How To Move Mountains Without Getting a Hernia

Jan 18, 2011 by    Posted under: Travel

I’m beginning to think that the parents of my female middle school students either misread the description of the camp or were secretly hoping this was an English/Boot Camp. One of the Korean teaching assistants even commented on how he has never in his life seen Korean teenagers so out of control. I feel like I’m in America only I don’t know what they’re: singing, yelling, shouting, complaining, screaming, throwing tantrums, pounding the tables, whining, whispering or just plain being obnoxious about.

I can’t decided whether it’s better to not know what all their noise is about or if understanding them would help me bring their levels down even a fraction of a decibel.

Let me say before I go any further, that I love my students. I absolutely adore them. They are great kids at the heart of it, it’s just some of their behaviors that I have a hard time with.

I get that they’re teenage girls and there is going to be a certain level of immaturity and obnoxiousness present. I was once their age and remember what that loud, pack mentality was like. They are actually pretty good in my classroom as long as I stay on top of them, but as soon as they are out, they are wild animals, and only a fierce, direct stare into their eyes can capture their attention long enough to communicate anything to them.

It is absolutely exhausting and it’s as if their minds are sieves. As soon as they are told to be quiet, line up, stand up, sit down, etc, the directions seem to just fall right out of their heads and they start all over again. There is a lot of information that doesn’t get passed on to the teachers so I don’t know if this next statement is true or if it just seems this way from the outside, but there does not seem to be any major repercussions for their seriously rude and inappropriate behavior. Some of them have been sent to the director’s office, I know that some of their parents have been called, but there is no obvious direct and immediate discipline.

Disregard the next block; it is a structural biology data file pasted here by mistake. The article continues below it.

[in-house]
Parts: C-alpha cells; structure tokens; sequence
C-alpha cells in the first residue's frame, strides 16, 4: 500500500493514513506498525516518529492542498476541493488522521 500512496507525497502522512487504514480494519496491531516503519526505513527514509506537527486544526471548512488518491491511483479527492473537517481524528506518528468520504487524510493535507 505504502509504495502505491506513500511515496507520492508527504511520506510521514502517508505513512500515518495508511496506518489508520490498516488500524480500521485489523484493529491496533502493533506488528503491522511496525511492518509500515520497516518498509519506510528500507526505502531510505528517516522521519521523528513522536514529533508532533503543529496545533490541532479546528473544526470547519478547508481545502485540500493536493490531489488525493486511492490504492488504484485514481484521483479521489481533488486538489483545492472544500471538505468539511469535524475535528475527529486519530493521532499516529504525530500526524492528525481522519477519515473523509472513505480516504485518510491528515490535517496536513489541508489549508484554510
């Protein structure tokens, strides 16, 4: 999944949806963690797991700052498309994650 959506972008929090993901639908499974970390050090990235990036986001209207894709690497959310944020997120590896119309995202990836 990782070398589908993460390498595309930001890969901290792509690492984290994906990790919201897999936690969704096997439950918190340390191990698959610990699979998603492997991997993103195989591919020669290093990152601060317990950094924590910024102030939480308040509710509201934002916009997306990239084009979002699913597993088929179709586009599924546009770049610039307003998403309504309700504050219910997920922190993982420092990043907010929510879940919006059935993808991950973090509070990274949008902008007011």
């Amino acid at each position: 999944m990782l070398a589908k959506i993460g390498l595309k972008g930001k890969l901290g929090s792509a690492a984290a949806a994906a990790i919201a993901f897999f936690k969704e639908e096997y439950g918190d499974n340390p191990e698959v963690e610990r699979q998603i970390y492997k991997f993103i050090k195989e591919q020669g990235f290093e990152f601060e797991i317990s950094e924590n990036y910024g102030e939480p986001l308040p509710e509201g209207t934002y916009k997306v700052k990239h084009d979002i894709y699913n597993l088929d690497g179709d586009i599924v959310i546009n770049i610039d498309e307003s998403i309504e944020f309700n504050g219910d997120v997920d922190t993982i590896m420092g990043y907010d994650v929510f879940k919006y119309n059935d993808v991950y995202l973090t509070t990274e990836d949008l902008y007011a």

I’m no expert on children, but I know animals and it’s Animal Training 101 that discipline must take place when the bad behavior occurs for any consistent change to take place. It’s not rocket science. Children are animals. As human beings, we are all animals, no matter how much we like to forget it.

At the camp, when the behavior occurs, it does not seem to be dealt with on the spot, or at all for most of it. For example, every morning, afternoon and evening before class, all the students and teachers have to line up in a designated area for roll count. Without fail, every single time – 3 times a day – the same middle school girls are disruptive, noisy and outwardly rude to the teachers and director yet they are only told over and over again to line up and be quite. It’s the very definition of insanity. There is no reason for them to change their behavior if they know there will be no consequences for acting out.

This lack of repercussions is all very difficult for me to understand. I have to keep reminding myself that this is not America and actions I think should be taken may not be appropriate or work here in Korea. There is also the possibility that action is being taken behind the scenes that I have no idea about. But if so, it still has not modified the girls’ behavior.

I can say, without a doubt, that I ask a lot of my students. I expect them to listen when I, or any other teacher, is speaking, I expect them to stop talking when asked, to sit when asked, to not be rude to anyone and to follow the rules of the classroom. In return for their good behavior, I am a generous teacher. I spend a few hours a night making lesson plans as fun as I can, I bring in treats and let them talk if they are working at the same time, I listen to what each and everyone of them has to say, no matter how long it takes to communicate it, I praise them ten times more than I censure them, and when they are censured, it always comes with an explanation, not a, “because I told you so.”